|Address:||200 East Wiggin Street|
|Architectural Style:||Gothic Revival|
The first Methodists arrived in Gambier in the early-1830s, but the Episcopal Church was reluctant to sell land within Harcourt Parish for the construction of a non-Anglican church such as the Methodists. By 1841 the Methodist congregation obtained permission to hold their worship services in the district schoolhouse, where the continued until 1854 when they were able to purchase the lot of land where the current church stands. The Methodists built, according to A. Banning Norton, a "neat frame church" paid for by "the subscription of liberal citizens." This small, wood frame church served the Methodist congregation until 1888, when the current brick structure was erected. The Epworth United Methodist Church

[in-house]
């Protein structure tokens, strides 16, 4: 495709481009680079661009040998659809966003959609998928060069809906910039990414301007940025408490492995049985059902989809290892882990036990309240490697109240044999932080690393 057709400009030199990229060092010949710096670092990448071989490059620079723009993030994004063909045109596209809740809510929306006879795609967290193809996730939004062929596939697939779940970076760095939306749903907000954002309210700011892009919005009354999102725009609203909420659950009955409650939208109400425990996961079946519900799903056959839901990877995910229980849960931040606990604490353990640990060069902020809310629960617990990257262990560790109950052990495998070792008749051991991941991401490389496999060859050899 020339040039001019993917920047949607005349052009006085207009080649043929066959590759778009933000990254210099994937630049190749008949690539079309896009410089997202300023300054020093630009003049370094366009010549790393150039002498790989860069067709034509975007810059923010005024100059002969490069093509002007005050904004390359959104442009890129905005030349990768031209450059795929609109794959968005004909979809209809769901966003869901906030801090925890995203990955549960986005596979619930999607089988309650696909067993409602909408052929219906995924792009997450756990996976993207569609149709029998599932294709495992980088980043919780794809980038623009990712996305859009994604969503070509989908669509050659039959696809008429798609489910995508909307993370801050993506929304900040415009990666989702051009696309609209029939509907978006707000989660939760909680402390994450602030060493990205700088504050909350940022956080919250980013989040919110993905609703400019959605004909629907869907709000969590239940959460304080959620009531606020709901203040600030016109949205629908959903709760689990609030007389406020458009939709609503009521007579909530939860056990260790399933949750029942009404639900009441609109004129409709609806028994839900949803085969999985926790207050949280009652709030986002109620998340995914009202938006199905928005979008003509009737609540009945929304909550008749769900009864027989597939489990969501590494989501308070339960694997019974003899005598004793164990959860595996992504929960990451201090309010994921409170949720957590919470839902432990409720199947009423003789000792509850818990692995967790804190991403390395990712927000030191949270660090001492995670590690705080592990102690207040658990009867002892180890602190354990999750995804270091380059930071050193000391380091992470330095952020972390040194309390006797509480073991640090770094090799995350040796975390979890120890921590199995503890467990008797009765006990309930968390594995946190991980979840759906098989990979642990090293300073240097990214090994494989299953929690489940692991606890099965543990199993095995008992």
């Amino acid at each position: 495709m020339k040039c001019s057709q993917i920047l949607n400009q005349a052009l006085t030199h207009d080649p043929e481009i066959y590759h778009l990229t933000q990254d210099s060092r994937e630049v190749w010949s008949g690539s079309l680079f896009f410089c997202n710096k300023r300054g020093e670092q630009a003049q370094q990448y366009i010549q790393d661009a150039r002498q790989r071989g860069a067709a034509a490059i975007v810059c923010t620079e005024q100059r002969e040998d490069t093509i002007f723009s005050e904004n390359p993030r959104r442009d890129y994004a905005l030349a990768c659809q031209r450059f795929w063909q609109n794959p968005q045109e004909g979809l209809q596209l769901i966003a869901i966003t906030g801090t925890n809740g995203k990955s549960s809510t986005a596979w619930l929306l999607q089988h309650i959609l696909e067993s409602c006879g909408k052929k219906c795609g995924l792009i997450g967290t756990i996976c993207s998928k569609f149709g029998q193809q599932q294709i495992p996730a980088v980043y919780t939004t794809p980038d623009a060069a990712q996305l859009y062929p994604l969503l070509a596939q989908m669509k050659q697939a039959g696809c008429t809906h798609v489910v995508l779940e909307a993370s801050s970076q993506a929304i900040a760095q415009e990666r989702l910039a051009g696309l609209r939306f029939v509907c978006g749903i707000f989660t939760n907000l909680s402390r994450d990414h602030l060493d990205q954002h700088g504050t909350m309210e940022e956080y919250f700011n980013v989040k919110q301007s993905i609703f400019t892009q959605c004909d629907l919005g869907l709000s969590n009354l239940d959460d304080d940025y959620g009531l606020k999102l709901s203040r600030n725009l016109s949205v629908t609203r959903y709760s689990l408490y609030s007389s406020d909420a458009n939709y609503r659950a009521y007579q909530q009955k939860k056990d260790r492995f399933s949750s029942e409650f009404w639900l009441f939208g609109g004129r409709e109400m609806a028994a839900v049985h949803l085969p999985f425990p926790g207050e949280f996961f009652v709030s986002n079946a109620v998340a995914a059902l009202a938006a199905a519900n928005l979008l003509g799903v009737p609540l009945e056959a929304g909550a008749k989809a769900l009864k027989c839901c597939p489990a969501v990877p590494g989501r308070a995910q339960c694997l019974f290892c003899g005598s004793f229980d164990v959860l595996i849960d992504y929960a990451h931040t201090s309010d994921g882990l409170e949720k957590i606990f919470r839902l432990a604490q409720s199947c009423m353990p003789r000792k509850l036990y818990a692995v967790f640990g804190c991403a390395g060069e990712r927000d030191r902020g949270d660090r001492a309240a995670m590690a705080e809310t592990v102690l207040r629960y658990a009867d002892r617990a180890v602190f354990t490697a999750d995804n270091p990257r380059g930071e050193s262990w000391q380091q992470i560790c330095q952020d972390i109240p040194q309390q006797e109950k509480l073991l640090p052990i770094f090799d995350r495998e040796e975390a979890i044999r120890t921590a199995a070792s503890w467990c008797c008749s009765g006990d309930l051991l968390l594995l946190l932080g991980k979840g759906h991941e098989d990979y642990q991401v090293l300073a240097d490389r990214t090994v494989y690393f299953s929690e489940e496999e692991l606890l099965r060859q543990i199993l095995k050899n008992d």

The church is shaped like a cross, as was common in churches of this period, with steep gables at each elevation. The most prominent feature is the large, square bell tower with spire at the northwest corner. The top half of the tower is covered with horizontal siding, and is very likely of wood frame construction. It is not known if this section of the tower was damaged and rebuilt or if it is original, as there are no historic photos to compare to the current building. Lancet windows with brick and stone lintels add to the Gothic Revival nature of the church, including a large lancet transom over the main entrance. An oculus window is located in the gable of the west and east facades, and is filled with a large Star of David. In the center of the star is an equal-armed cross with the letters "E" and "L," which stand for "Epworth League."